> has any bearing on a "democracy or republic" question.
Imagine there's a town where mayor decides to redistribute people between families to optimize housing arrangement - so if you have too many kids, your kid is going to me moved to a family with no kids, and if you live alone, you may be assigned a partner to live with you. For efficiency. Let's even assume this all done by proper vote of the city council and all legal formalities are in place. Would you think it's an important change which totally changes your opinion about what's going on in the city and how it is ruled, or it's a minor adjustment that is of interest only to philosophy geeks dwelling on deep meanings of abstractions? If you can appreciate answer to that question, you probably also can appreciate why "democracy or republic" is not as abstract a question as you think.
The only things that are usually decided by voting are the people elected to various positions. Some systems (eg us electorates) elect by district, political unit (eg us states), parties (eg netherlands), ethnic affiliation (eg Lebanon)... All these are typically known as democratic voting, democratically elected parliaments/governments, presidents, etc.
In The context of "spreading democracy" these systems are/were generally known as "liberal democracies."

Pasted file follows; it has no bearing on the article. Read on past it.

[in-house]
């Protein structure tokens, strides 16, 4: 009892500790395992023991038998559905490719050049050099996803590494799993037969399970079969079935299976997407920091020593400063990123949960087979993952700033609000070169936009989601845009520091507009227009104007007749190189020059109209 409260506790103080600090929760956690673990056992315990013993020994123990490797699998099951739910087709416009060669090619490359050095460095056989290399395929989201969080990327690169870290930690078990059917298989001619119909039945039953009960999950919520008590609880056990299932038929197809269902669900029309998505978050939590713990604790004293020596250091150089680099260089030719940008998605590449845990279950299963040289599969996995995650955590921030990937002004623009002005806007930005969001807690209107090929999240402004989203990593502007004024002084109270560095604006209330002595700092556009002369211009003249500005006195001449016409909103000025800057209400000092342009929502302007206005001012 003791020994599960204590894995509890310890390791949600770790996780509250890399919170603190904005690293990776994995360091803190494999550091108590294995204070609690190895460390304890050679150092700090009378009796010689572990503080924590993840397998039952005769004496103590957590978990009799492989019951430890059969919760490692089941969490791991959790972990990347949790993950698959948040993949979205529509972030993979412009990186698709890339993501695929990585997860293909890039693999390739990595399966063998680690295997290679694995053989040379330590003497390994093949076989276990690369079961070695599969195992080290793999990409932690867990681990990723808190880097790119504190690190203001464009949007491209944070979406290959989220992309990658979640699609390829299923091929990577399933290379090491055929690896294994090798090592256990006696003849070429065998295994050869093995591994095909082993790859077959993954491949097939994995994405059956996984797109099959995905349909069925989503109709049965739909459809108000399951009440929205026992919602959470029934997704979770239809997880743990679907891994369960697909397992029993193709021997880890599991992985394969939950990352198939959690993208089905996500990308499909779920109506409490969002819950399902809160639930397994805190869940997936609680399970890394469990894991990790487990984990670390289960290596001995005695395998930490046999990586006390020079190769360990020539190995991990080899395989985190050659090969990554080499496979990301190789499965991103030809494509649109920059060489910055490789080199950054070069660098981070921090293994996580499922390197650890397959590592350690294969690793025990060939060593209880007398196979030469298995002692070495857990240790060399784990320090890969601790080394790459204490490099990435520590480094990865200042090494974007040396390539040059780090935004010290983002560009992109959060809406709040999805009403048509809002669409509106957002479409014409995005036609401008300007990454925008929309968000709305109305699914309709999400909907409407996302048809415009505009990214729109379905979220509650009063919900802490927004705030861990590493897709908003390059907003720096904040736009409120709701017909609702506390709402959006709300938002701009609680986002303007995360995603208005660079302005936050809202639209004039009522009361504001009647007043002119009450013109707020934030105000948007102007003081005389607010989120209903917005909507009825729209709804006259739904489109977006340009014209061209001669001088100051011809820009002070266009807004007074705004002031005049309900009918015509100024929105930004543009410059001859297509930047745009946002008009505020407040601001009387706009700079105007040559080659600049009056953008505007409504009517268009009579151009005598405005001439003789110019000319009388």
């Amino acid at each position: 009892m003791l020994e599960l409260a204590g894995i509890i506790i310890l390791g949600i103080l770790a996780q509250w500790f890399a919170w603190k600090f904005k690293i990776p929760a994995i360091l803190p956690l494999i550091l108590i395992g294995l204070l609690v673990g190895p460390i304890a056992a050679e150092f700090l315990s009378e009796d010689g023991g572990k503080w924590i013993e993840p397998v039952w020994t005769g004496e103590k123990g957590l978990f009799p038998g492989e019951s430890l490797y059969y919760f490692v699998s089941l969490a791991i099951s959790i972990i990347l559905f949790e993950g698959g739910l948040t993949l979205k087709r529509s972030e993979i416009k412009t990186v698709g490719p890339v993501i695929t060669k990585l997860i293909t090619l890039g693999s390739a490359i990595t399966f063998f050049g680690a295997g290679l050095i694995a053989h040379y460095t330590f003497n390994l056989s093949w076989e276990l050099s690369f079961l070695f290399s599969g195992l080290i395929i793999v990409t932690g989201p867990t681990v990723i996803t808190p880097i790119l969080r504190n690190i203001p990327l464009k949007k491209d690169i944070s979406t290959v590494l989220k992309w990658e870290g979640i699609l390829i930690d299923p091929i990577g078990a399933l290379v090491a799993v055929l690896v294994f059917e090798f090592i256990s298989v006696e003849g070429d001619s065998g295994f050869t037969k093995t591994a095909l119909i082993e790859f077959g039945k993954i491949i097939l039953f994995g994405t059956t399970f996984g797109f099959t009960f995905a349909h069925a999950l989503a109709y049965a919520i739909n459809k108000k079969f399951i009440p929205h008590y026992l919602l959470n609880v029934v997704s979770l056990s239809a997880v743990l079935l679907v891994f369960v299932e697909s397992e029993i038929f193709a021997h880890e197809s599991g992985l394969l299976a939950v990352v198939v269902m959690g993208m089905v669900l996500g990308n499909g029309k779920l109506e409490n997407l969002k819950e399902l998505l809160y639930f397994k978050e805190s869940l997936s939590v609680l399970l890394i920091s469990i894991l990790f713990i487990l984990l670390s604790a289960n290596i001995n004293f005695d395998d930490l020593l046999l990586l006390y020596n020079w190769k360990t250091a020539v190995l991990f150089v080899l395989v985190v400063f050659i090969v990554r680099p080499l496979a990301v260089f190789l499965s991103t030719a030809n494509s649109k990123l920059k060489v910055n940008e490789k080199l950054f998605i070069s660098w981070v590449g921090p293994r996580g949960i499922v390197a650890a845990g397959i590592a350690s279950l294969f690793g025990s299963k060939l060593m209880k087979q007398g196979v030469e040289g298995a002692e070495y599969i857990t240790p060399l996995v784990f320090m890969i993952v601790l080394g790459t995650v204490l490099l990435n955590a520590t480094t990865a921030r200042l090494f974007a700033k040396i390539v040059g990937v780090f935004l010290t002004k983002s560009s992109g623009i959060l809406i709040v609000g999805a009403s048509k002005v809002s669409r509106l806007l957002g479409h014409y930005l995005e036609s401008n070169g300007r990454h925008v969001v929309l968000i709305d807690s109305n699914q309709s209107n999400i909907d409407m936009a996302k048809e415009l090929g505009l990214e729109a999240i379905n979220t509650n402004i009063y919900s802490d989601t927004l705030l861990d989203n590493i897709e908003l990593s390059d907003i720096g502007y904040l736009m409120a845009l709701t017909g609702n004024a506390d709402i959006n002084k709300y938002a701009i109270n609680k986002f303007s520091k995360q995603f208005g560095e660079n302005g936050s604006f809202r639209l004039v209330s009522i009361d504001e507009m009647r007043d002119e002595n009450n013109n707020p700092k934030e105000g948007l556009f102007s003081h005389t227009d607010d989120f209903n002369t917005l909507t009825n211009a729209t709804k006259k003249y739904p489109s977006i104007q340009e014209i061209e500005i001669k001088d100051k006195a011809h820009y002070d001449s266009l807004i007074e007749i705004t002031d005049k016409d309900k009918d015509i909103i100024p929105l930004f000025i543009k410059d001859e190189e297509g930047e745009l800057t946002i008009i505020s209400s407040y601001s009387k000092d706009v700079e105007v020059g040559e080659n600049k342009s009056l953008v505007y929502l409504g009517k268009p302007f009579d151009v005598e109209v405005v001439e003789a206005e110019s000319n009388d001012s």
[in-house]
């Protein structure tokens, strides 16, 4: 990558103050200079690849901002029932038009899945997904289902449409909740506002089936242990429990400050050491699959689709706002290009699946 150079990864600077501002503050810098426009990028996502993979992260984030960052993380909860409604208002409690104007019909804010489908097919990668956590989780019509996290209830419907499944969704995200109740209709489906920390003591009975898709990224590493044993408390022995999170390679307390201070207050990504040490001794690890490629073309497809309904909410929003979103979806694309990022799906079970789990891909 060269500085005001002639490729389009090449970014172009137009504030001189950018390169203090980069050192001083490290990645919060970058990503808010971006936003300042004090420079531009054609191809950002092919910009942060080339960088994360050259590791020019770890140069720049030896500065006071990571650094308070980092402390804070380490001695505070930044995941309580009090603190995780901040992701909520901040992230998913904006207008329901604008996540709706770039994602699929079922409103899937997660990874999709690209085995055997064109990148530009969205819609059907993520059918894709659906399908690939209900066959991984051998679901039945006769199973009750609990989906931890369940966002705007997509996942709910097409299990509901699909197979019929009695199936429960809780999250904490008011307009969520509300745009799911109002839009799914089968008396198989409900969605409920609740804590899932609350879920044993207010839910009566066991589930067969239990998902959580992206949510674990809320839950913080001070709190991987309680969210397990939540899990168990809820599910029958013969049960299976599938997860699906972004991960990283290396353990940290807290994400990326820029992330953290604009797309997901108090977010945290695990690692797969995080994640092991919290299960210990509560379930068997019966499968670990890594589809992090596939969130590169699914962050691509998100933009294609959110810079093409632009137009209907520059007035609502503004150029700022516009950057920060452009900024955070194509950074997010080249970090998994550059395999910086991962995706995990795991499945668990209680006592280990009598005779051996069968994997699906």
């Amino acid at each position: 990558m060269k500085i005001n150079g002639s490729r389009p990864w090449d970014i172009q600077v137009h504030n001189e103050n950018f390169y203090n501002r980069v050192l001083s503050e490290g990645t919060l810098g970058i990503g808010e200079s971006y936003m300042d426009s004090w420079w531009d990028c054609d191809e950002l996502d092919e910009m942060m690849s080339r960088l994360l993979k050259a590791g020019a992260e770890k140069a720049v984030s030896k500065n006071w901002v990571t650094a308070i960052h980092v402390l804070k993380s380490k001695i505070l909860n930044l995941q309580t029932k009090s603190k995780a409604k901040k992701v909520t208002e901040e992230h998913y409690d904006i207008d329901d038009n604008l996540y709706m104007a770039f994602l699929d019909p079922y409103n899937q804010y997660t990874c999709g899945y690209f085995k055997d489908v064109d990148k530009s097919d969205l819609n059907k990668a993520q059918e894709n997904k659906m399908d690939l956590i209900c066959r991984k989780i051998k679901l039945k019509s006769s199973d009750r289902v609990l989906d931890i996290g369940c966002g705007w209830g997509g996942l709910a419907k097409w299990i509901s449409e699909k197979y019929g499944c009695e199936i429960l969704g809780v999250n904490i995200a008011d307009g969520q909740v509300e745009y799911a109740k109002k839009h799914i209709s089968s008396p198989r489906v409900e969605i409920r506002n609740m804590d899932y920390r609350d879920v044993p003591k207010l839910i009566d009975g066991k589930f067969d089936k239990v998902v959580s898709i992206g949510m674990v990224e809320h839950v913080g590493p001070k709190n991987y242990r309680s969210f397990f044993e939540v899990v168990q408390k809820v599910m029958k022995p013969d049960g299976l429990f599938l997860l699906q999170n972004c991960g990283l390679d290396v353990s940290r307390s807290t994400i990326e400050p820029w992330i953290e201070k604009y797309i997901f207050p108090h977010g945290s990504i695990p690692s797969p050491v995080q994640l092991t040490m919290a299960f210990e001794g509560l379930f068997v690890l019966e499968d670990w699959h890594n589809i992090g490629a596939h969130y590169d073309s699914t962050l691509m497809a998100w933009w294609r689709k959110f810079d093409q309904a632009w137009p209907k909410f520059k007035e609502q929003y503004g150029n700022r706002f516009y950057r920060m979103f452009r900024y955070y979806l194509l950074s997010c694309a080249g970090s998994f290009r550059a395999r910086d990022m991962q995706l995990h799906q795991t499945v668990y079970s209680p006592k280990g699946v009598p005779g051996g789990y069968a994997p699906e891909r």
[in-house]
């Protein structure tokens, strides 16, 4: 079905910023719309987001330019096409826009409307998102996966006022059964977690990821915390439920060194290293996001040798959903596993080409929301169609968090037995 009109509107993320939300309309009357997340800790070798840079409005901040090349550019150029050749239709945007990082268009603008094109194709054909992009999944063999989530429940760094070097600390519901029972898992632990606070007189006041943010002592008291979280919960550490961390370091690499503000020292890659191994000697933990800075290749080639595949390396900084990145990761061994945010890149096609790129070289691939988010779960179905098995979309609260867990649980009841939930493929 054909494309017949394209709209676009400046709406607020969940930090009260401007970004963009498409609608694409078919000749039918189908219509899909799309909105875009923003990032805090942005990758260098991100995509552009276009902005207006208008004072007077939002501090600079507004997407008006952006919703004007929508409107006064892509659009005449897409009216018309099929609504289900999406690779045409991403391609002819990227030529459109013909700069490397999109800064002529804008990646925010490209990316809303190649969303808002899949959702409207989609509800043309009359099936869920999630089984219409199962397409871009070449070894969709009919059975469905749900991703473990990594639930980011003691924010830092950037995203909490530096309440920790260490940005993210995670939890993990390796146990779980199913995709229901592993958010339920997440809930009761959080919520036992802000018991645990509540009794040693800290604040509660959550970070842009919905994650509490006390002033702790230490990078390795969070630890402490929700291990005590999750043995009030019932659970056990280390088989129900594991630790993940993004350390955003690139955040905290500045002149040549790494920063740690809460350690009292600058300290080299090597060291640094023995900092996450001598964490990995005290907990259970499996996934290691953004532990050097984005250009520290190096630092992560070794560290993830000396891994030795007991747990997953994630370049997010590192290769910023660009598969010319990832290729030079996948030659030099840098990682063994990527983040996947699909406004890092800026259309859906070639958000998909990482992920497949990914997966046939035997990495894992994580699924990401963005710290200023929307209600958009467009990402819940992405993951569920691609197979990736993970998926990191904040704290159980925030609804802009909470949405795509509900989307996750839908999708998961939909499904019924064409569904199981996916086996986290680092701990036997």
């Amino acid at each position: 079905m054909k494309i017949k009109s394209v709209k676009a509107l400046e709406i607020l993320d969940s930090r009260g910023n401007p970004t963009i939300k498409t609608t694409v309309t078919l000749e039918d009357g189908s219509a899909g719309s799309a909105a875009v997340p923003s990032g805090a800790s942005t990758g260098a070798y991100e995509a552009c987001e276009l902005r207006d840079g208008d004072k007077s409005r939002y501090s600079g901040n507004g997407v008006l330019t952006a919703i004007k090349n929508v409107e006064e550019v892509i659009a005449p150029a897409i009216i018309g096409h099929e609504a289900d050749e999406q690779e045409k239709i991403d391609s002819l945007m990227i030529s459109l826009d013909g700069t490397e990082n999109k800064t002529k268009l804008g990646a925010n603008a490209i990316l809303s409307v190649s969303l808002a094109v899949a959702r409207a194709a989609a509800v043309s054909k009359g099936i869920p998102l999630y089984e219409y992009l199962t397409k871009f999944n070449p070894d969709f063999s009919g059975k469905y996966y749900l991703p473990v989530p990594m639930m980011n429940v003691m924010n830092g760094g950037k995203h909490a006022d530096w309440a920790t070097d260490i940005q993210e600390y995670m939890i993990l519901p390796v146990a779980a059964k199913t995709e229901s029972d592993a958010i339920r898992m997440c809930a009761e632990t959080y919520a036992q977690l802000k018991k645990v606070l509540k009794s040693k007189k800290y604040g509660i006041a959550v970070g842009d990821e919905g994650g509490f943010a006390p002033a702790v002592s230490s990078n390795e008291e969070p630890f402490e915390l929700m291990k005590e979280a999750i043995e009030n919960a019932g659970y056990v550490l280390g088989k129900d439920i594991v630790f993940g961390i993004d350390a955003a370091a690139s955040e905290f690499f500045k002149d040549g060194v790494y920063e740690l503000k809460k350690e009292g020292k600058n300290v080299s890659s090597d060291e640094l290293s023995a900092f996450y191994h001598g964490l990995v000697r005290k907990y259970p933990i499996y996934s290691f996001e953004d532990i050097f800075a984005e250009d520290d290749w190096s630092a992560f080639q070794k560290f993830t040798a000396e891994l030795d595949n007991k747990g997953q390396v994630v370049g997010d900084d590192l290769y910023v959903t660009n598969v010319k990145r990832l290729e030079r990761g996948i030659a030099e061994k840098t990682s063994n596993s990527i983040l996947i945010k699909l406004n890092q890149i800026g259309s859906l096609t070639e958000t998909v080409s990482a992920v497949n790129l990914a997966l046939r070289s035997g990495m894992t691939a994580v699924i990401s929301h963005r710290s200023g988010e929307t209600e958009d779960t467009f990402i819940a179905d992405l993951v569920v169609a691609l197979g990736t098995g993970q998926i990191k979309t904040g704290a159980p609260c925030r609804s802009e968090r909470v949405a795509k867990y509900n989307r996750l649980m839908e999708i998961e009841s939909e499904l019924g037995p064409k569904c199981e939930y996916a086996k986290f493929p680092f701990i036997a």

"More complex power structures" where different states/polities act as units have their political powers reserved are generally called federalism. You can have democracy/republic with or without federation. Nothing about republic implies federalism, except that they both apply to the US.
Historically, "republic," has generally been used to mean kingless nation and "liberal" to highlight mean that the people "are sovereign." Highly overlapping. Republic means something in this context, but not what people mean when they contrast to democracy.
"Republic" or "democracy" are much more laden with ideal & philosophy connotations than anything concrete enough to be part of a system of government.
It's like the words "rational" and "logical."
Sure, you can say "in a US context.. " but that gets meaningless fast. You can't derive any meaning from "The US is republic" are synonyms. You could just say "this is the US."
I could. The best model of any thing is the thing itself. It's also the most useless model because the point of modeling is reduction of complexity for better understanding. Reducing US complexity to democracy, however, misses important aspects, namely federated sovereignty and complex power sharing arrangements between states and federal government. This gives people misleading impression that the system was supposed to work as majoritarian democracy and the fact it doesn't work that way is some kind of flaw that needs to be fixed. On the contrary, the system was explicitly designed to include elements of majoritarian democracy, but only as a limited part of it, counterbalanced by other arrangements as to protect from the deficiencies of such model. Thus, saying "it's not a democracy" highlights the deficiency of modeling the US as a simple majoritarian democracy.